Children and young people’s experiences of pain communication with rheumatology professionals
This post is a summary of CHAMP research published in the European Journal of Pain.
Limited research has investigated children and young people’s experiences and perspectives of pain communication with parents and with healthcare professionals during clinical appointments. Past research has demonstrated that some children and young people believe that healthcare professionals do not understand their pain and do not provide them with pain management advice. Past research has also highlighted that children and young people find it challenging to engage directly in pain conversations themselves.
Our CHAMP research team were particularly interested in further investigating children and young people’s experiences and perspectives of how pain communication occurs in paediatric rheumatology settings, because pain can be a priority for some children and young people to discuss in these consultations, and less of a priority for other children and young people who experience less pain. We were interested in this as the ultimate aim of our research is to improve pain assessment and communication, for which we need to better understand children and young people’s experiences and perspectives of these processes in order to be able to improve things.
What we did
In this study, we conducted interviews with twenty-six children and young people who were managed within paediatric rheumatology settings in the UK. Children and young people had a range of diagnoses including juvenile idiopathic (unknown cause) arthritis, chronic (persistent or recurring) idiopathic pain syndromes, and hypermobility (increased or excessive range of movement).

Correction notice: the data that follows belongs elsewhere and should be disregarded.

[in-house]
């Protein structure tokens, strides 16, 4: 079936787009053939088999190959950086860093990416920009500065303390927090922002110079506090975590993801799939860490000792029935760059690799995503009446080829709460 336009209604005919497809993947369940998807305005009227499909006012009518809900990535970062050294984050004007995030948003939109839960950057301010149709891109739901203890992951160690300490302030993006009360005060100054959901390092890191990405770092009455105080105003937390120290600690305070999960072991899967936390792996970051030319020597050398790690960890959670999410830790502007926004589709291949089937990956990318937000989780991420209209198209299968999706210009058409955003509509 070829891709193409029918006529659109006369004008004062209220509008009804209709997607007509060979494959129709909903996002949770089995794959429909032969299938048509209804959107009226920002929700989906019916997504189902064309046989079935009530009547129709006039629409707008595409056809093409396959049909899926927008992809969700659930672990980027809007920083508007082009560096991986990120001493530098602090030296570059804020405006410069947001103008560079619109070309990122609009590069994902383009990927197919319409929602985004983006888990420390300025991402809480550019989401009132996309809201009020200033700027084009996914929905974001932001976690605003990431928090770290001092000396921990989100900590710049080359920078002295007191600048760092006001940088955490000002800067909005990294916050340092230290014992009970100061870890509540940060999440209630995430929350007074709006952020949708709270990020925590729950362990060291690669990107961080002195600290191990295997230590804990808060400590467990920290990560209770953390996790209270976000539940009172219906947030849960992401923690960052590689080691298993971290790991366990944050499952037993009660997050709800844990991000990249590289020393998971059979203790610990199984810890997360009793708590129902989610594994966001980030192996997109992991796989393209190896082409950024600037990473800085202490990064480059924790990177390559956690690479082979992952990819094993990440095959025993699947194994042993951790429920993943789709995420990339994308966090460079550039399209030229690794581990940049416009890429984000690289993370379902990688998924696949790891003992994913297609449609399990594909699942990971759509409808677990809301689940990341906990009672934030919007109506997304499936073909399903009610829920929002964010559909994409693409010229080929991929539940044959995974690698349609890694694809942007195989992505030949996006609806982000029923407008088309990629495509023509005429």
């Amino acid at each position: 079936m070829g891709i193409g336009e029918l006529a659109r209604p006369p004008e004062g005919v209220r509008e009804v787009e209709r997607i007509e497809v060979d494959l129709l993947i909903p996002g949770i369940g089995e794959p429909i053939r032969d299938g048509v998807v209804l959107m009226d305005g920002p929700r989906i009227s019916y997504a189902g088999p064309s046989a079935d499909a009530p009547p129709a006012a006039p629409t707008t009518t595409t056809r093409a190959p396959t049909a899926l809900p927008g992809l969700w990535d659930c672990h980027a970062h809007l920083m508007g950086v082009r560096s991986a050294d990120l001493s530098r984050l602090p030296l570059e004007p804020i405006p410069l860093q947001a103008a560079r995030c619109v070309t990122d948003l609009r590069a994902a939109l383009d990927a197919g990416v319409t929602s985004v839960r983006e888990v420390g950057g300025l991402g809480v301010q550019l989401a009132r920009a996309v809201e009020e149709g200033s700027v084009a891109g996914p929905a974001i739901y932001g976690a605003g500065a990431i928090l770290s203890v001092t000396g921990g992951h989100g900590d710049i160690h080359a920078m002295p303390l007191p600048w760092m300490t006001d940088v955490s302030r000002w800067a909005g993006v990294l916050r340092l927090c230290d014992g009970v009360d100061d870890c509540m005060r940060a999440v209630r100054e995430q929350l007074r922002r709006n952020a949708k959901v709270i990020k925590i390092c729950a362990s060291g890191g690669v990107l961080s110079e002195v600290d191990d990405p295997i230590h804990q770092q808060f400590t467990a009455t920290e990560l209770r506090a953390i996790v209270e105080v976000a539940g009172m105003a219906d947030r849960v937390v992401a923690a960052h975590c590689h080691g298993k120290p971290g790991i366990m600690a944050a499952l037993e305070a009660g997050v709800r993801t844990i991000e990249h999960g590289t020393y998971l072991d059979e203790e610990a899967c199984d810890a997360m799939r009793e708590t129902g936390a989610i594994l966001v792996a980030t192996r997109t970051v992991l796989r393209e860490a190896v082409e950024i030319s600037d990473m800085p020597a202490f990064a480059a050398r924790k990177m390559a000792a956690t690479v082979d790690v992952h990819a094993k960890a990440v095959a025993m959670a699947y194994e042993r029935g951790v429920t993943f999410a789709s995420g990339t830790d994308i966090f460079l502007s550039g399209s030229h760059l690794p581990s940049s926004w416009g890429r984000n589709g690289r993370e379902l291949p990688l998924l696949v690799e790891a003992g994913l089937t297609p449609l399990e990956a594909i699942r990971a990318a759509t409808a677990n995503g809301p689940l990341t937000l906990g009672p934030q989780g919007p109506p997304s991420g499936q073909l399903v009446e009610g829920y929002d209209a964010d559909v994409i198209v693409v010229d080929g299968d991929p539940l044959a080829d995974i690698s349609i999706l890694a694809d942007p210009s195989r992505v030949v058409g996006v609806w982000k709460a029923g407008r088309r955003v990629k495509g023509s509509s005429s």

We asked children and young people questions about how healthcare professionals started conversations about pain with them, what types of questions they asked children and young people and how conversations about pain differed over time with different professionals. We investigated similarities and contrasts in the experiences and perspectives of children and young people in their responses to these questions.
In this research, children and young people:
- talked about how pain conversations were co-ordinated, the processes involved in pain communication and what they found was valuable within these pain specific conversations;
- expected questions about pain in every consultation, felt cared about when healthcare professionals asked them about pain and they found talking about pain natural because it had usually been something they had lived with for a long time;
- highlighted some of the difficulties of talking about pain during consultations, which included challenges with pain conversations highlighting that children and young people were different to their peers (who did not have to talk about pain);
- talked about finding pain conversations difficult as sometimes it would mean that the management of their condition would change.
We have used the experiences and perspectives from children and young people who took part in this study to inform and develop recommendations to improve how healthcare professionals communicate about pain with children and young people in the future. Our findings and these recommendations will lead to more effective pain assessment and communication in the future and will have a real world clinical impact.